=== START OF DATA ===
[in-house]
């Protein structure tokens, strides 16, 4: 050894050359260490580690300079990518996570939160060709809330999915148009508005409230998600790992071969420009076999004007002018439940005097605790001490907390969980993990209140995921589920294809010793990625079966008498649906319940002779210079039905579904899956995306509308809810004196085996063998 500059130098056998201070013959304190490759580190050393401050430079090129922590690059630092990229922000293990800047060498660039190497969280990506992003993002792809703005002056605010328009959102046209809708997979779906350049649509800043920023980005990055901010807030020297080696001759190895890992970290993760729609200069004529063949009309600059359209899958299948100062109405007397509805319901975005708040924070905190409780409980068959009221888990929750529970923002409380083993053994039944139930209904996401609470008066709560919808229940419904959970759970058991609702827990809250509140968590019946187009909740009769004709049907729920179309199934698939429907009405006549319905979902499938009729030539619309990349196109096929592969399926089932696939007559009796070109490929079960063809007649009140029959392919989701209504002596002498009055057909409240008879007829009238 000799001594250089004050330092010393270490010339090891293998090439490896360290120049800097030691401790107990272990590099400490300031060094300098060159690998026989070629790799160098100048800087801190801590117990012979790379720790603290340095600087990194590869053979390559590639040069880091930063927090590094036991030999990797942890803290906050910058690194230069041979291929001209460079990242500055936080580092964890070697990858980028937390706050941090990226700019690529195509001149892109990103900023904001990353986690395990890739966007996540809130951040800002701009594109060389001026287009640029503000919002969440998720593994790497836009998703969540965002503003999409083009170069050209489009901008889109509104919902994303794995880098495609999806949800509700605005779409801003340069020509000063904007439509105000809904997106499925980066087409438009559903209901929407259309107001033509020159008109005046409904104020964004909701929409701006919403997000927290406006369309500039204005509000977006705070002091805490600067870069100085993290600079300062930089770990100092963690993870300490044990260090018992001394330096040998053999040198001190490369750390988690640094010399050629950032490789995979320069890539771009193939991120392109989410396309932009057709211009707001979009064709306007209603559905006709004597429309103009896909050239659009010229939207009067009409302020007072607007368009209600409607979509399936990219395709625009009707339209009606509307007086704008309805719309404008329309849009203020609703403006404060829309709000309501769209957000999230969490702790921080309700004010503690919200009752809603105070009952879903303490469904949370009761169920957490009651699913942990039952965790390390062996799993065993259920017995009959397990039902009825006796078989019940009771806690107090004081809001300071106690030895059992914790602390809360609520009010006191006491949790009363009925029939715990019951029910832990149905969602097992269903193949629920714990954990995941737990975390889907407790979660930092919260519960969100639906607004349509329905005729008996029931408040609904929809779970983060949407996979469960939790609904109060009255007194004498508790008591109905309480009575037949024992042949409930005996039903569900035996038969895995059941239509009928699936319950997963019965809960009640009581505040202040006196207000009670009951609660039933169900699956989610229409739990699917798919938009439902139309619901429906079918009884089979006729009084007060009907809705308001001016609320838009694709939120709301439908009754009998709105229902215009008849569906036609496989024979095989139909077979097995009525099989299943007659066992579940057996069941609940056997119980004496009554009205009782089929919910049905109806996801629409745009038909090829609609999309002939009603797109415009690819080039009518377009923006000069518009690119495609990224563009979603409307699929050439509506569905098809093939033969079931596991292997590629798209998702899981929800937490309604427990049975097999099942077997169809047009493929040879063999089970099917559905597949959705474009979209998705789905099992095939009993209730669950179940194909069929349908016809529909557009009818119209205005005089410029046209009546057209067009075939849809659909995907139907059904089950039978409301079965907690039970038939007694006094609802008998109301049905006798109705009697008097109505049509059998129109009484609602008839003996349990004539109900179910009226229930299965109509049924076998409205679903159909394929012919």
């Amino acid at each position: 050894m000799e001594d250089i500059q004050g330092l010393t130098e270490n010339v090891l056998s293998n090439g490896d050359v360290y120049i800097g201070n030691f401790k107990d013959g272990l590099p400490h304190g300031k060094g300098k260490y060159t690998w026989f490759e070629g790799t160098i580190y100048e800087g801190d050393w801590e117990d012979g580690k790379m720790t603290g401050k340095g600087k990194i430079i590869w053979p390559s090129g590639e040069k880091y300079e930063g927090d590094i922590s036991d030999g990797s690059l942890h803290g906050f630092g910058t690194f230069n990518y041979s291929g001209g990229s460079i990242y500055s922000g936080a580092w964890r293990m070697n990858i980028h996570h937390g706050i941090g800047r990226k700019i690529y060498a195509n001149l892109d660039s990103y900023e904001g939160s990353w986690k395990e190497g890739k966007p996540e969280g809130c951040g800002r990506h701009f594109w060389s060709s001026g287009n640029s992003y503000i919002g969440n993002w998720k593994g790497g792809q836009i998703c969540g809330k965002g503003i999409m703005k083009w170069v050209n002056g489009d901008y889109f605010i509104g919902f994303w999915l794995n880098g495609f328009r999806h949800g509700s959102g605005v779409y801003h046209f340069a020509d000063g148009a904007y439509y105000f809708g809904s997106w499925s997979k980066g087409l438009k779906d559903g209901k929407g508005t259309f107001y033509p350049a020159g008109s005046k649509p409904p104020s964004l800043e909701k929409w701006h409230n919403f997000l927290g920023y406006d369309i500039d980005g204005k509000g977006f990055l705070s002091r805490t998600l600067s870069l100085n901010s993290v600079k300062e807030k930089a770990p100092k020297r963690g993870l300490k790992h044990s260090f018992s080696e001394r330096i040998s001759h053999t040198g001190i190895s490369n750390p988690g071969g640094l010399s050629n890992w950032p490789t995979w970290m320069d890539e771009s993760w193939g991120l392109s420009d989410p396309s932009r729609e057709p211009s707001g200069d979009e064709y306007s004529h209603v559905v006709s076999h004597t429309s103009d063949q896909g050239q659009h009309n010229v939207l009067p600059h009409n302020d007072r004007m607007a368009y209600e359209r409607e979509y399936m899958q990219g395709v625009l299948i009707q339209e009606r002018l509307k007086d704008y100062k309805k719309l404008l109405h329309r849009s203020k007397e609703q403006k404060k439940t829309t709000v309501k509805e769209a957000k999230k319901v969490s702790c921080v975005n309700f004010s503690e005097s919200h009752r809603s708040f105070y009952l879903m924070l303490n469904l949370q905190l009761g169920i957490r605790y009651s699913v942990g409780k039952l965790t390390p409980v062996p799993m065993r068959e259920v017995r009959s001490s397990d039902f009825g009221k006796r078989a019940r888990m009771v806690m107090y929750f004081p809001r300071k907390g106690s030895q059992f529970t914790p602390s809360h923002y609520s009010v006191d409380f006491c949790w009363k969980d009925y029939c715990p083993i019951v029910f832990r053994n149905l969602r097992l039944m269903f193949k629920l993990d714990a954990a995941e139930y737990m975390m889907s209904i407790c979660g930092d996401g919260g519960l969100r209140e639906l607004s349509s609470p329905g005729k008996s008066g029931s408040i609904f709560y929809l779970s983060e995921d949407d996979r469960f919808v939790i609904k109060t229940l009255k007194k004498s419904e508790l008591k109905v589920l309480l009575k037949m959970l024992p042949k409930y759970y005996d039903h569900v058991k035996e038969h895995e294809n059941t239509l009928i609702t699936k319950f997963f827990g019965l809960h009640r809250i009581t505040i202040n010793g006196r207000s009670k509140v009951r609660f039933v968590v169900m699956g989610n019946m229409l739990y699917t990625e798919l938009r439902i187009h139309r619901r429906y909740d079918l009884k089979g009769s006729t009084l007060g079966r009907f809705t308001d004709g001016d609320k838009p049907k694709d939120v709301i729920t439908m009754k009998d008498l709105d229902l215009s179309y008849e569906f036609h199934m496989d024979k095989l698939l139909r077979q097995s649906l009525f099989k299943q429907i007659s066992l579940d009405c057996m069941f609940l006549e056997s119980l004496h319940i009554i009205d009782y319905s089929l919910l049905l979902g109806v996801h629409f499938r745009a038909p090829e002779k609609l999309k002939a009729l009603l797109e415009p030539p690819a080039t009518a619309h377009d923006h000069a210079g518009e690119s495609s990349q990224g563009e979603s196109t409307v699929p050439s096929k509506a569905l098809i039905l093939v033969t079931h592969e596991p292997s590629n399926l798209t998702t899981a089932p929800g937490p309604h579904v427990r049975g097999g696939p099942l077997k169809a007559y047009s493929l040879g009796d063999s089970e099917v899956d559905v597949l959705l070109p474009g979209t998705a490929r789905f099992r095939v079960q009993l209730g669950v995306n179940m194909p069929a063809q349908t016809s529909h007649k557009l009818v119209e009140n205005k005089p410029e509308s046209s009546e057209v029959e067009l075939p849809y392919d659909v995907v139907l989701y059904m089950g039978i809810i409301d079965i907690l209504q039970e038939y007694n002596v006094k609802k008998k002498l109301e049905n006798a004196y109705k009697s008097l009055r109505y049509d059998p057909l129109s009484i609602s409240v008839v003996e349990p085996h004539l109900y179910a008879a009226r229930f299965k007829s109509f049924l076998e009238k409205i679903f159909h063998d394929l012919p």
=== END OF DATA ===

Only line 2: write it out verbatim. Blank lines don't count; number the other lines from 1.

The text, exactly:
């Protein structure tokens, strides 16, 4: 050894050359260490580690300079990518996570939160060709809330999915148009508005409230998600790992071969420009076999004007002018439940005097605790001490907390969980993990209140995921589920294809010793990625079966008498649906319940002779210079039905579904899956995306509308809810004196085996063998 500059130098056998201070013959304190490759580190050393401050430079090129922590690059630092990229922000293990800047060498660039190497969280990506992003993002792809703005002056605010328009959102046209809708997979779906350049649509800043920023980005990055901010807030020297080696001759190895890992970290993760729609200069004529063949009309600059359209899958299948100062109405007397509805319901975005708040924070905190409780409980068959009221888990929750529970923002409380083993053994039944139930209904996401609470008066709560919808229940419904959970759970058991609702827990809250509140968590019946187009909740009769004709049907729920179309199934698939429907009405006549319905979902499938009729030539619309990349196109096929592969399926089932696939007559009796070109490929079960063809007649009140029959392919989701209504002596002498009055057909409240008879007829009238 000799001594250089004050330092010393270490010339090891293998090439490896360290120049800097030691401790107990272990590099400490300031060094300098060159690998026989070629790799160098100048800087801190801590117990012979790379720790603290340095600087990194590869053979390559590639040069880091930063927090590094036991030999990797942890803290906050910058690194230069041979291929001209460079990242500055936080580092964890070697990858980028937390706050941090990226700019690529195509001149892109990103900023904001990353986690395990890739966007996540809130951040800002701009594109060389001026287009640029503000919002969440998720593994790497836009998703969540965002503003999409083009170069050209489009901008889109509104919902994303794995880098495609999806949800509700605005779409801003340069020509000063904007439509105000809904997106499925980066087409438009559903209901929407259309107001033509020159008109005046409904104020964004909701929409701006919403997000927290406006369309500039204005509000977006705070002091805490600067870069100085993290600079300062930089770990100092963690993870300490044990260090018992001394330096040998053999040198001190490369750390988690640094010399050629950032490789995979320069890539771009193939991120392109989410396309932009057709211009707001979009064709306007209603559905006709004597429309103009896909050239659009010229939207009067009409302020007072607007368009209600409607979509399936990219395709625009009707339209009606509307007086704008309805719309404008329309849009203020609703403006404060829309709000309501769209957000999230969490702790921080309700004010503690919200009752809603105070009952879903303490469904949370009761169920957490009651699913942990039952965790390390062996799993065993259920017995009959397990039902009825006796078989019940009771806690107090004081809001300071106690030895059992914790602390809360609520009010006191006491949790009363009925029939715990019951029910832990149905969602097992269903193949629920714990954990995941737990975390889907407790979660930092919260519960969100639906607004349509329905005729008996029931408040609904929809779970983060949407996979469960939790609904109060009255007194004498508790008591109905309480009575037949024992042949409930005996039903569900035996038969895995059941239509009928699936319950997963019965809960009640009581505040202040006196207000009670009951609660039933169900699956989610229409739990699917798919938009439902139309619901429906079918009884089979006729009084007060009907809705308001001016609320838009694709939120709301439908009754009998709105229902215009008849569906036609496989024979095989139909077979097995009525099989299943007659066992579940057996069941609940056997119980004496009554009205009782089929919910049905109806996801629409745009038909090829609609999309002939009603797109415009690819080039009518377009923006000069518009690119495609990224563009979603409307699929050439509506569905098809093939033969079931596991292997590629798209998702899981929800937490309604427990049975097999099942077997169809047009493929040879063999089970099917559905597949959705474009979209998705789905099992095939009993209730669950179940194909069929349908016809529909557009009818119209205005005089410029046209009546057209067009075939849809659909995907139907059904089950039978409301079965907690039970038939007694006094609802008998109301049905006798109705009697008097109505049509059998129109009484609602008839003996349990004539109900179910009226229930299965109509049924076998409205679903159909394929012919």